The parents of a 3-year-old girl with a history of a slowly regressing infantile hemangioma on her right forehead were afraid that she was developing a new hemangioma near her right eye.
The parents of a 3-year-old girl with a history of a slowly regressing infantile hemangioma on her right forehead were afraid that she was developing a new hemangioma near her right eye. The blanching red papule had been slowly increasing in size for 2 months. CLICK FOR MORE ON THIS CASE.
The differential diagnosis includes spider angioma, pyogenic granuloma, and infantile hemangioma.
A spider angioma, or nevus araneus, typically presents with a 2-mm to 3-mm red macule or slightly elevated papule representing a central feeder artery with radiating dilated vessels (spider legs) and surrounding flushing.1 Blanching occurs when pressure is applied to the central artery and radiating vessels. Spider angiomas are generally found during times of elevated levels of estrogens including cirrhosis and pregnancy. They also develop in 15% of preschoolers and 45% of school-aged children and usually regress on their own following puberty. The most common sites include the hand, forearm, face, and ears. Although treatment is not necessary, pulse dye laser is the first-line therapy if the patient desires treatment or if the lesions are in areas prone to trauma.
Pyogenic granulomas (PGs) typically develop as 2-mm to 5-mm red, glistening, sessile or pedunculated papules in infants after the neonatal period, and also in children and adults. They often have a discernible scaly, crusted border that helps to distinguish them from small hemangiomas. In many cases, PGs appear at sites of injury. They demonstrate rapid growth in the beginning and may ulcerate or bleed when traumatized. The areas most prone for development of PGs include the face, arms, and hands.
Treatment for small granulomas includes flashlamp-pumped pulse dye laser. Some granulomas may regress with silver nitrate cauterization.1 Larger lesions require excision and electrodessication of the base. More recent anecdotal reports suggest that uncomplicated lesions may resolve with topical beta-blocker liquid drops (timolol/Timoptic).2
Infantile hemangiomas (IHs) are the most common benign vascular tumors that arise in the neonatal period.3,4 They are typically divided into 3 subtypes: superficial, deep, and mixed.3 The superficial hemangiomas are located in the upper dermis and usually present as red macules, papules, and plaques. Deep hemangiomas are found in the deep dermis and subcutaneous fat, and mixed lesions demonstrate features of both deep and superficial lesions. Solitary round or oval lesions are referred to as focal IH, similar multiple lesions as multiple focal IH, and larger patterned lesions as segmental IH. There is a predominance in females, and also in Caucasian infants and in those born prematurely or weighing less than 1000g.4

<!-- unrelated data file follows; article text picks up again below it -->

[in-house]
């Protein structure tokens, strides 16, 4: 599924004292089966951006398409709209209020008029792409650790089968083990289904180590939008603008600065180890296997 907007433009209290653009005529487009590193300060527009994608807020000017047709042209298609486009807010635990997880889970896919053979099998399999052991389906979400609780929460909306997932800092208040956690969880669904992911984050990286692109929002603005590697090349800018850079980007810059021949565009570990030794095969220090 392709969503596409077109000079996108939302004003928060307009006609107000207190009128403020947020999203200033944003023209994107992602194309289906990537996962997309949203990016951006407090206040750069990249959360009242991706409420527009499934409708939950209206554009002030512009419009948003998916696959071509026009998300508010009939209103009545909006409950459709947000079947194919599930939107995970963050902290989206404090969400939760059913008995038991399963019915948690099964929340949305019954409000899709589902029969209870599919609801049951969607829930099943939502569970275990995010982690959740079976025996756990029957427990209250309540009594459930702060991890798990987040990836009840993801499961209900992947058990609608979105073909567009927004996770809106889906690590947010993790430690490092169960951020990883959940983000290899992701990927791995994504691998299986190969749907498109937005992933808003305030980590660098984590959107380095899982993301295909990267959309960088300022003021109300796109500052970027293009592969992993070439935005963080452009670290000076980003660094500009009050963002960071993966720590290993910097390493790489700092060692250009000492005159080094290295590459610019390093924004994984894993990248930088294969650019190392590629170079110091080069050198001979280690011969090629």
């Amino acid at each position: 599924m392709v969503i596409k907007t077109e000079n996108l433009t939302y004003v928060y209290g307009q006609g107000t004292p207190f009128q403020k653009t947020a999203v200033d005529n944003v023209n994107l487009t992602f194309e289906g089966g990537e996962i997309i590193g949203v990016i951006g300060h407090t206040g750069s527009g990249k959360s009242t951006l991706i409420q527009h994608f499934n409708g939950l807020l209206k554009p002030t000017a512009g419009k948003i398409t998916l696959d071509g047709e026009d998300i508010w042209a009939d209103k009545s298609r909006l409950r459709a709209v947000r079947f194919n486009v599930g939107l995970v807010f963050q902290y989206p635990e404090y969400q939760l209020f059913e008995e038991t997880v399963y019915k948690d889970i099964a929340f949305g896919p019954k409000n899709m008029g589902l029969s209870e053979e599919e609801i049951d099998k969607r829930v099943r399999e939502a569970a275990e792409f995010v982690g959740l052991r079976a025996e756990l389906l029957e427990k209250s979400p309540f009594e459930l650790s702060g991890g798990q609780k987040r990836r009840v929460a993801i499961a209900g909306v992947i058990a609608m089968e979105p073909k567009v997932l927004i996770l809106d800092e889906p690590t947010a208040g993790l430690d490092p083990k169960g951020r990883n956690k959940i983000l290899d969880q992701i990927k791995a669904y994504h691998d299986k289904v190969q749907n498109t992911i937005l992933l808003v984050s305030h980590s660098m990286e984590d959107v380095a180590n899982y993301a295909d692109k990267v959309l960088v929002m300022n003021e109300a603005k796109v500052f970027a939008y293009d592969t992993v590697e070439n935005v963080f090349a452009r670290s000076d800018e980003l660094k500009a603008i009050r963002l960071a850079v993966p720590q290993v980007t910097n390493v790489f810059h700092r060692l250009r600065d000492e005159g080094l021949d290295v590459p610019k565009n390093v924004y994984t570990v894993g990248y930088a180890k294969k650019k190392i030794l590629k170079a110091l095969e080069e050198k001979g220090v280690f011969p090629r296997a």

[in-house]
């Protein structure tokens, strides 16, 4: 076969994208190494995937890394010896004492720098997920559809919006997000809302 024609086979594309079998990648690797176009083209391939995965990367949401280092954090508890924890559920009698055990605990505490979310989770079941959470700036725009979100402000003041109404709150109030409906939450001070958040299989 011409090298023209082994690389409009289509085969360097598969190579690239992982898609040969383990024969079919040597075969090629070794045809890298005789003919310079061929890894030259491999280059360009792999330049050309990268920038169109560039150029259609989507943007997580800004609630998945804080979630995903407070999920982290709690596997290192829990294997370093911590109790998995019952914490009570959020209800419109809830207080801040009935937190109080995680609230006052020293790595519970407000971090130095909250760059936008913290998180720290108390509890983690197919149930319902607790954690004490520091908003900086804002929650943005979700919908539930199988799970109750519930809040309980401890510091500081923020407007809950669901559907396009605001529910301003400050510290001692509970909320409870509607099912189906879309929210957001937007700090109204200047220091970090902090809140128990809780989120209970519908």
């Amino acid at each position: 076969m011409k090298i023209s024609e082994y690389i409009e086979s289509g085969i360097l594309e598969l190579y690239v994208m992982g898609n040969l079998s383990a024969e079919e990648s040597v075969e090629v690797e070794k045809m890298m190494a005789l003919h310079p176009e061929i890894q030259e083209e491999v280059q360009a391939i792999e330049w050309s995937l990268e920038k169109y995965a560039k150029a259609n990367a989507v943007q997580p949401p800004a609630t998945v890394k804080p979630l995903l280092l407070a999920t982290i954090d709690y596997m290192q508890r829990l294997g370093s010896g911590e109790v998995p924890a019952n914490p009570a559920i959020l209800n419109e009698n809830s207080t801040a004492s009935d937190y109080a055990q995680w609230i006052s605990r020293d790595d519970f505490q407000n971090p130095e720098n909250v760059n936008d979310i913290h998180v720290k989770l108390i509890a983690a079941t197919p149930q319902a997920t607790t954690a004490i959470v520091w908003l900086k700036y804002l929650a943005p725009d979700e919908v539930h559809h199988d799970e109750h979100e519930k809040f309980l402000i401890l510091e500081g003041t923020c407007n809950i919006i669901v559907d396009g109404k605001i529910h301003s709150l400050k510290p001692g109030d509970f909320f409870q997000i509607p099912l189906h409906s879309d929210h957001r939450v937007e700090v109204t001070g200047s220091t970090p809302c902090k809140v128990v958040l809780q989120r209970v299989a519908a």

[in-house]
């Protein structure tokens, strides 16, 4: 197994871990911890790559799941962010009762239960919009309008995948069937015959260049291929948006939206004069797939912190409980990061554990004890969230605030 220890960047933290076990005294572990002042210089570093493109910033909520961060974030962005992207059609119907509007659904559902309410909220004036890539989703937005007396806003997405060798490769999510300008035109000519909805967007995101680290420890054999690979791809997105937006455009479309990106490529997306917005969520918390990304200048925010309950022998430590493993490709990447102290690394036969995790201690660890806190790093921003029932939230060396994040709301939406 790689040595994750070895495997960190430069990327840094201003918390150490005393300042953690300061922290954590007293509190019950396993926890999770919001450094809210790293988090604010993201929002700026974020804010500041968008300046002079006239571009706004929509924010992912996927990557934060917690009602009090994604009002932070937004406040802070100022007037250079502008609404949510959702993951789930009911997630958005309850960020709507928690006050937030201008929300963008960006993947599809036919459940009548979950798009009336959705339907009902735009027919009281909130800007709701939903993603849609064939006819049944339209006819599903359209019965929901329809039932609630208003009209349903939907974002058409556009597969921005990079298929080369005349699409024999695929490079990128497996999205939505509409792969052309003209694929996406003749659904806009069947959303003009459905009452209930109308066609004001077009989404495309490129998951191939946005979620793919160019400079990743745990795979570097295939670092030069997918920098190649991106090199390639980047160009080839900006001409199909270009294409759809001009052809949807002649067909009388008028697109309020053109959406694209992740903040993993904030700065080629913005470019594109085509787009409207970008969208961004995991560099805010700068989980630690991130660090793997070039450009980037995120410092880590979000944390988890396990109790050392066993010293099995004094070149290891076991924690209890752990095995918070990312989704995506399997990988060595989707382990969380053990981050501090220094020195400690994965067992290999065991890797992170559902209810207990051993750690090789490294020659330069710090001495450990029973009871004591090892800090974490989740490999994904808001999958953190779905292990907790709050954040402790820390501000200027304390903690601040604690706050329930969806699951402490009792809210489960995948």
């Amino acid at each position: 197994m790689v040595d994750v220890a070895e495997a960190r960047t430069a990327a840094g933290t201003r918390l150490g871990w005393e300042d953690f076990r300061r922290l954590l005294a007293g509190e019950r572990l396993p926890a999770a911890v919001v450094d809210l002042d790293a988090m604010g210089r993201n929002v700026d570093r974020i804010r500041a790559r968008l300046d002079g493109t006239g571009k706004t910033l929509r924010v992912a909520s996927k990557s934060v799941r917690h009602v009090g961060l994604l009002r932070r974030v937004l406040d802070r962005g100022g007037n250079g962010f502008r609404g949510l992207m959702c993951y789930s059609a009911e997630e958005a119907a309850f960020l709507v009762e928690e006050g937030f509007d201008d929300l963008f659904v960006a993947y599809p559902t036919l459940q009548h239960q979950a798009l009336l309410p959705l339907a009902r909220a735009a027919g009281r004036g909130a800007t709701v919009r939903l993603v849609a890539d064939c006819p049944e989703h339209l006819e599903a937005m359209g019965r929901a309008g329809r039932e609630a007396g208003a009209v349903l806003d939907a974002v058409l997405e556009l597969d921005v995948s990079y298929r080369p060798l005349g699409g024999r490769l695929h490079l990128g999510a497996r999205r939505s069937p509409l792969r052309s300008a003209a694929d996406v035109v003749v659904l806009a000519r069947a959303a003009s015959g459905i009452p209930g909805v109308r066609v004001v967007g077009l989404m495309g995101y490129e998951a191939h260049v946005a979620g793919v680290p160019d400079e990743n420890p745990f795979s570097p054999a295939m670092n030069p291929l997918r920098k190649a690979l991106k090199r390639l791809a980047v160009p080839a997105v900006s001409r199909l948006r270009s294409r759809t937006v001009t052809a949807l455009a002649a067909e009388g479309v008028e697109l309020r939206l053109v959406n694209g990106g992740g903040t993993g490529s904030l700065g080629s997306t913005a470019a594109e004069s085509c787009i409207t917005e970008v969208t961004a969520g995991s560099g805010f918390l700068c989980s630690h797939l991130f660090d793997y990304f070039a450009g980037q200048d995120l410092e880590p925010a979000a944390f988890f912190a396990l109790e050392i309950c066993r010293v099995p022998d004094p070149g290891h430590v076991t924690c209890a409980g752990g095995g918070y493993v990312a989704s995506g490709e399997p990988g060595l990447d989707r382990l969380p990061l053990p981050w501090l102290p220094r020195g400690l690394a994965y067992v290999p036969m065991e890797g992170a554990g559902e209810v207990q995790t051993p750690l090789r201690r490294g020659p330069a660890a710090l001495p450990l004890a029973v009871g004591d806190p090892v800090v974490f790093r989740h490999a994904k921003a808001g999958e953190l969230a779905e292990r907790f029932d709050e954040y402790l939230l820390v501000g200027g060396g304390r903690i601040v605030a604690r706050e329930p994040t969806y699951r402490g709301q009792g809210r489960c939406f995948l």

Hemangiomas usually appear in the first few days to first few weeks of life and may grow for 6 to 12 months. Many peak at 3 to 4 months and begin to regress after 6 months.3 Clinically, infantile hemangiomas can present with precursor lesions such as telangiectasias with a surrounding halo, pale areas, pink macules, and bluish-colored bruise-like areas.4 Infantile hemangiomas can develop on any skin or mucosal surface, with 50% occurring on the head and neck. The most common complication that can occur in 10% of infantile hemangiomas is ulceration. Other complications include obstruction of vital structures, high-output cardiac failure, and disfigurement secondary to size and location.
Treatment options depend on the severity of the IH and location. Often, only close observation and education for the family is necessary. Ulcerated hemangiomas may require appropriate wound care. Topical beta-blockers have been used for small superficial IH, whereas oral beta-blockers have become the standard of care for complicated IH.
The IH on our patient’s forehead was involuting, so we opted to monitor it for continued improvement. The spider angioma was not symptomatic. We discussed possible laser therapy, but the parents decided to have us monitor for now as well.
1. Morelli JG. Vascular disorders. In: Kliegman RM, Stanton BF, St Geme JW III, Schor NF, Behrman RE. Nelson Textbook of Pediatrics. 19th ed. Philadelphia, PA: Elsevier Saunders; 2011:2223-2231.
2. Wine Lee L, Goff KL, Lam JM, et al. Treatment of pediatric pyogenic granulomas using β-adrenergic receptor antagonists. Pediatr Dermatol. 2014;31(2):203-207.
3. Wahrman JE, Honig PJ. Hemangiomas. Pediatr Rev. 1994;15(7);266-271.
4. Haggstrom AN, Garzon MC. Infantile hemangiomas. In: Bolognia JL, Jorizzo JL, Schaffer JV. Dermatology. 3rd ed. Philadelphia, PA: Elsevier Saunders; 2012:1691-1709.
Dr Richardson is a senior pediatric resident at the Herman and Walter Samuelson Children’s Hospital, Baltimore, Maryland. She has accepted a position as a primary pediatrician in Waldorf, Maryland. Dr Cohen, section editor for Dermcase, is professor of pediatrics and dermatology, Johns Hopkins University School of Medicine, Baltimore, Maryland. The author and section editor have nothing to disclose in regard to affiliations with or financial interests in any organizations that may have an interest in any part of this article. Vignettes are based on real cases that have been modified to allow the author and section editor to focus on key teaching points. Images also may be edited or substituted for teaching purposes.